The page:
Superintendent Debra Livingston presented her $160 million budget for the next fiscal year to the school board on Monday, and for the most part it was well-received.
Until, that is, Ward 9 school board member Art Beaudry cleared his throat late in the evening and began reading a prepared speech. "The budget presented here, while good, didn't go far enough," he said. "We still have crowded classes in the middle schools and core facilities at MST in need."
Mayor Ted Gatsas cut him off. "Let me stop you there because I know where you're going with this," he said. "We are trying to go out and talk to the parents in Hooksett."
Beaudry, not surprisingly, insisted on continuing - "let me finish my spiel" - and we soon learned just where he was going: close down Manchester High School West (which a good number of Hooksett students attend).
Beaudry had clearly put some time into researching the proposal, which he called an "alternative to consider during the budget process." He noted that enrollment at the school had dropped by half since 2007, from nearly 2,300 to 1,070 students today.
By closing the school and sending students to the other three high schools, including a four-year Manchester School of Technology (MST), Beaudry estimated the district could save $1.9 million a year. He ticked off the sources of savings: utilities, maintenance, the school's police officer.
"I believe in closing West, the district can bring class sizes in line with state standards, invest in MST so we comply with state requirements, and add full-day kindergarten citywide," he said.
Beaudry concluded his spiel by saying that it was "just for people to think about it."
But most of his shell-shocked colleagues didn't even want to think about it. In no time, a motion was made to keep West High open, and the board voted unanimously to support it - with three abstentions, Beaudry among them.
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The middle school crowding problem Beaudry alluded to was addressed earlier at Monday's meeting.
It was recently revealed, much to the consternation of some school board members, that about 80 middle school classes exceed the state standard of 30 students per teacher, even as the district has amassed close to a $1 million surplus in the current fiscal year.
Assistant Superintendent Dave Ryan told the board that the district would be hiring the equivalent of 8.5 full-time teachers to team teach in the crowded classes; this is in addition to the two substitute teachers it had already hired for this purpose.
How much this would be costing wasn't clear, although Mayor Gatsas said the administration had designated $100,000 just last week to deal with the problem.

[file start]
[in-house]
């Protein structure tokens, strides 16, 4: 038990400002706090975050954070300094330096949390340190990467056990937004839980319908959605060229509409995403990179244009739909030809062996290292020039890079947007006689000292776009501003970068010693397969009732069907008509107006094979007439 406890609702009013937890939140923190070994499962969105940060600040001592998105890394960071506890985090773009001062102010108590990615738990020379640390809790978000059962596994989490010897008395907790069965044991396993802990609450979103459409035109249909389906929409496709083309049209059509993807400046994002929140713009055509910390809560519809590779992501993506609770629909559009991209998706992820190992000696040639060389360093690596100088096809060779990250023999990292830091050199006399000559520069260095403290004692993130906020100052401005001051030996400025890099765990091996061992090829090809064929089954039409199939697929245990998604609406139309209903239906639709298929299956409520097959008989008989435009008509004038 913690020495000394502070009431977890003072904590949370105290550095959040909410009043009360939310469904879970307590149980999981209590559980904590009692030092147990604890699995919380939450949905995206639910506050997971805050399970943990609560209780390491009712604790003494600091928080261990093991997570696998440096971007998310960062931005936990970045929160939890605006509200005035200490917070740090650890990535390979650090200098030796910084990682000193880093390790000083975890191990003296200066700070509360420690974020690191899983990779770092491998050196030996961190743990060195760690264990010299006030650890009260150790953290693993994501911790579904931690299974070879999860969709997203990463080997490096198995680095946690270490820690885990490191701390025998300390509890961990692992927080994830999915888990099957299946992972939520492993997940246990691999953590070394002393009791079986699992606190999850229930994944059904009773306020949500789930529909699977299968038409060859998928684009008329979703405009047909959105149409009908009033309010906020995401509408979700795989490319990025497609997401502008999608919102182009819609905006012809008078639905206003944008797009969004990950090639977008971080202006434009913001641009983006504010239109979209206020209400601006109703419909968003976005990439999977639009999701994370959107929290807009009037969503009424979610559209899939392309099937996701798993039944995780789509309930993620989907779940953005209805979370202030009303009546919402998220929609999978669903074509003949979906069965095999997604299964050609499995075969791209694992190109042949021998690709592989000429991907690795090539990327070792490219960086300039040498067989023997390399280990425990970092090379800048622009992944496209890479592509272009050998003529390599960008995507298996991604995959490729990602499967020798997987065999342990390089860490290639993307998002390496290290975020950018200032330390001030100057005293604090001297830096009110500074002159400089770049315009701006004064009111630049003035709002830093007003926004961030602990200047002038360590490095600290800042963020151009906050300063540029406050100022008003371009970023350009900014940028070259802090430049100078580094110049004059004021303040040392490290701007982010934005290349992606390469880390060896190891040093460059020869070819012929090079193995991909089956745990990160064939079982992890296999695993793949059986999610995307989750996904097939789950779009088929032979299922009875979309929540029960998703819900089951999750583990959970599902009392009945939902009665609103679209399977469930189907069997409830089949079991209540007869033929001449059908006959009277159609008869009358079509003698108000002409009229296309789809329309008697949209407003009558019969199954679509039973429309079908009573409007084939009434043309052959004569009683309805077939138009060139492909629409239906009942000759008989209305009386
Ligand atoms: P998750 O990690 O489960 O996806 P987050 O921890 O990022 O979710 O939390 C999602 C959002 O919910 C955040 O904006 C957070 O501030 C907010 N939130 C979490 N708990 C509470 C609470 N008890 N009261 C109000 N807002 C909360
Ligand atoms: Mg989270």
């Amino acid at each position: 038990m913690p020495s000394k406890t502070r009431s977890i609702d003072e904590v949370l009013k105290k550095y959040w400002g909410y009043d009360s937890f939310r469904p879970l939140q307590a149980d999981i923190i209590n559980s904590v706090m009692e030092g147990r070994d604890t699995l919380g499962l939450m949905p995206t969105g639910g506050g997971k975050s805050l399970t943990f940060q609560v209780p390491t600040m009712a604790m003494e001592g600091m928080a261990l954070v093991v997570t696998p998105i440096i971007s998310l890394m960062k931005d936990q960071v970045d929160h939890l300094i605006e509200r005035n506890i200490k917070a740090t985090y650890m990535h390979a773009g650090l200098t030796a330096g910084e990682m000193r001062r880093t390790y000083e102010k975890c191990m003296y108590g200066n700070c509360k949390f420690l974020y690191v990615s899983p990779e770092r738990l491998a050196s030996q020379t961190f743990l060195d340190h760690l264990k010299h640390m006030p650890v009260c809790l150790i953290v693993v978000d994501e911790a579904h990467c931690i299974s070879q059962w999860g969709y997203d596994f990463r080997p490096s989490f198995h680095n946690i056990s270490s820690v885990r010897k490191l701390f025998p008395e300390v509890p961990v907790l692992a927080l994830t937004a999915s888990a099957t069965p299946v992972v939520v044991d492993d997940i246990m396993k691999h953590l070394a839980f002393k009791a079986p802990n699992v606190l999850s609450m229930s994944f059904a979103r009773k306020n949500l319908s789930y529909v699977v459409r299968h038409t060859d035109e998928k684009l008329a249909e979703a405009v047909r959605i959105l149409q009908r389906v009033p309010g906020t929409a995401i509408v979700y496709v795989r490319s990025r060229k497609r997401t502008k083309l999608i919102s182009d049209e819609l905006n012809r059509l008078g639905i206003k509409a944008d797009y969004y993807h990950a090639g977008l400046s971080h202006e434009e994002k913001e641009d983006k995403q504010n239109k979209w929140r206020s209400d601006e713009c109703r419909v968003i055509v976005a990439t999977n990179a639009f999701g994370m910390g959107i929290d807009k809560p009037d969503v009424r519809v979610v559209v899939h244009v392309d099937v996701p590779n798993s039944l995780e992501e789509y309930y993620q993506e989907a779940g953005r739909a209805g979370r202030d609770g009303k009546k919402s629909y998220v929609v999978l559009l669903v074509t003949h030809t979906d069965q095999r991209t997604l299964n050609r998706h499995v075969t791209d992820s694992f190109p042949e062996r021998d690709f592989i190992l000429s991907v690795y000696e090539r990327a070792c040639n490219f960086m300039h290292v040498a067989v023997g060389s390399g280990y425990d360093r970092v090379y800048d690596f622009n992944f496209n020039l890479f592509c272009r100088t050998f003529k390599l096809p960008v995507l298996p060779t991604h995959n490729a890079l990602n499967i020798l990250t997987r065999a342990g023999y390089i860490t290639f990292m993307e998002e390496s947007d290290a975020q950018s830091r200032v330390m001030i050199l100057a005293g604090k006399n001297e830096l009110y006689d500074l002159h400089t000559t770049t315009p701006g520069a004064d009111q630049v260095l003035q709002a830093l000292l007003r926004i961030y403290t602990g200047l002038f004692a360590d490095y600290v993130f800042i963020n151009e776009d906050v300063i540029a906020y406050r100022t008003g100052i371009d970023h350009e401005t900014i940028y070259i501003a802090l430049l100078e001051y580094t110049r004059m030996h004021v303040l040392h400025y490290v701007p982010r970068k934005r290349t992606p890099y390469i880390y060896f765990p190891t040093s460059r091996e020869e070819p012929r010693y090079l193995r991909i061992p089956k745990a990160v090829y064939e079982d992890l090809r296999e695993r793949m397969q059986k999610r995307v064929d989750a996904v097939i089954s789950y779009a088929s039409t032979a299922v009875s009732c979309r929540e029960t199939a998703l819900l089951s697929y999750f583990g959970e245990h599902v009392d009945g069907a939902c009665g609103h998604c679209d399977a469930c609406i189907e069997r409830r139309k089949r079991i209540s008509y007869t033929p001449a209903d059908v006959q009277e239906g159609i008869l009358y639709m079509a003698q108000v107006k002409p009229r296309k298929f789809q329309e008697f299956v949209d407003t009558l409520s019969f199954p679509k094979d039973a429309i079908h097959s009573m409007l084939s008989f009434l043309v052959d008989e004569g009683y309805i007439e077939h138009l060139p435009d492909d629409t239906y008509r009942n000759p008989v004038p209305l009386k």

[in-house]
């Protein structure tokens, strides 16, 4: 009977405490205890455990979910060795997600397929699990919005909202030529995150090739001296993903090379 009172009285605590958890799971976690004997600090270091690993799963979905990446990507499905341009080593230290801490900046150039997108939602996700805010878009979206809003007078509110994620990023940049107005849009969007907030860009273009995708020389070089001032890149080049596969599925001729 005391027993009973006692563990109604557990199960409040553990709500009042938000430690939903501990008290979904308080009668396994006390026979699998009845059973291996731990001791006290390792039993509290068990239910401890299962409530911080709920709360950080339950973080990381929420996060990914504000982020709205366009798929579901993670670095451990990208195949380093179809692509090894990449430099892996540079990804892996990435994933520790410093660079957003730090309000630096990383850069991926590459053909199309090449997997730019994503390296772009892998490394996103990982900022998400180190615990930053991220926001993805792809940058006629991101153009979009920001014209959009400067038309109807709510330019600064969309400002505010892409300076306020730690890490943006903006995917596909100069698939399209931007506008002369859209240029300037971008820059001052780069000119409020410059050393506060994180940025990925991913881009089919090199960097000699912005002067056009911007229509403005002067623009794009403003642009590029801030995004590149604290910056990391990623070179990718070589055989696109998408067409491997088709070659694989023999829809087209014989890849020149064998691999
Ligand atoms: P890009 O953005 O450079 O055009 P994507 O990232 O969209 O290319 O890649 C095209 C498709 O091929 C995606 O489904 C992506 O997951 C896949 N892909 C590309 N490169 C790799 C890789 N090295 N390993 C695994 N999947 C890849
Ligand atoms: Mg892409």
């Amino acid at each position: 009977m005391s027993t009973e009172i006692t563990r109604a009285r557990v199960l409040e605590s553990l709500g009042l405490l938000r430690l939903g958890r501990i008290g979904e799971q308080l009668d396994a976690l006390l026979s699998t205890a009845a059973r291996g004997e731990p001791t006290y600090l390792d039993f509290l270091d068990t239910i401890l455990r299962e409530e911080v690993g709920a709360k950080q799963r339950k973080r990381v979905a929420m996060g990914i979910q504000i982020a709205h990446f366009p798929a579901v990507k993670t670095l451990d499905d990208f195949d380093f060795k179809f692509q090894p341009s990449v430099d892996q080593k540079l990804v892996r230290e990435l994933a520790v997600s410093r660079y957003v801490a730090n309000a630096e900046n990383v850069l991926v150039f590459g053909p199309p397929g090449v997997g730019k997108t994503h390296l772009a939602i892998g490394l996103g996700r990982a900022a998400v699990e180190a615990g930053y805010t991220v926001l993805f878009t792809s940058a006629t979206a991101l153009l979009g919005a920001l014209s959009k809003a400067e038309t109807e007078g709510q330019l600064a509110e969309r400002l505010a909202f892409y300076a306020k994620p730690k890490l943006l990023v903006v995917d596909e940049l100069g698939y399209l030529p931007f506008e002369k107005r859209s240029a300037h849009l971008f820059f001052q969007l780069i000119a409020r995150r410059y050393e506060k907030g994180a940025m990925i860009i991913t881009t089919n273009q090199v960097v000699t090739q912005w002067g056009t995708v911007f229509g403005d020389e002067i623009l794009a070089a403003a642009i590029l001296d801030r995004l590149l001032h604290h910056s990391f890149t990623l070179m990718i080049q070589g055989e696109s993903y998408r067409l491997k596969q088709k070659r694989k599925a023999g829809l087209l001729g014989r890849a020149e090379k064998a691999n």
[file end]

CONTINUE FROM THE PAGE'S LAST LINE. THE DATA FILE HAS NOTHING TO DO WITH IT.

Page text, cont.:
Ward 7 board member Ross Terrio asked Ryan how many middle school classes would exceed the state standard under his plan.
Ryan conceded that science classes, which have a limit of 24 students per teacher, would still be a problem; 30 classes would remain over the class size standard. But for the core subjects of English and math, Ryan said, "zero" would be over the limit.
Beaudry, of course, was skeptical. "Looking at the numbers, I don't know how it's going to work," he said.
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The main event this week comes on Monday, when Mayor Gatsas presents his budgets for both the city and the district. Unlike the superintendent's school budget presentation, the mayor's city budget probably won't be getting a warm and fuzzy reception from the aldermen.
The mayor's budget will likely necessitate some extreme belt tightening to stay within the tax cap, and we can expect that department heads will be making their concerns known to some of the aldermen, if they haven't already. A gloomy budget presentation could set the stage for what's coming later in the week: the first public forum on pay-as-you-throw, aka bag-and-tag, whereby residents would have to pay for special trash bags. As proposed by the public works director, the program could generate up to $3.5 million in revenue.
Based on the public sentiments expressed so far, however, the people leading the presentations might want to bring something to shield themselves from whatever might be tossed in their direction.
City public works officials, along with representatives from WasteZero, the company that administers such programs across the country, are expected to be on hand.
The meeting is scheduled for Thursday, April 3, at Memorial High School, from 6 to 8 p.m. Another meeting is slated for the following week, on April 10, at Parkside Middle School, from 6 to 8 p.m.
Ted Siefer is the City Hall reporter for the New Hampshire Union Leader and New Hampshire Sunday News. He may be reached at email@example.com and followed on Twitter @tbsreporter.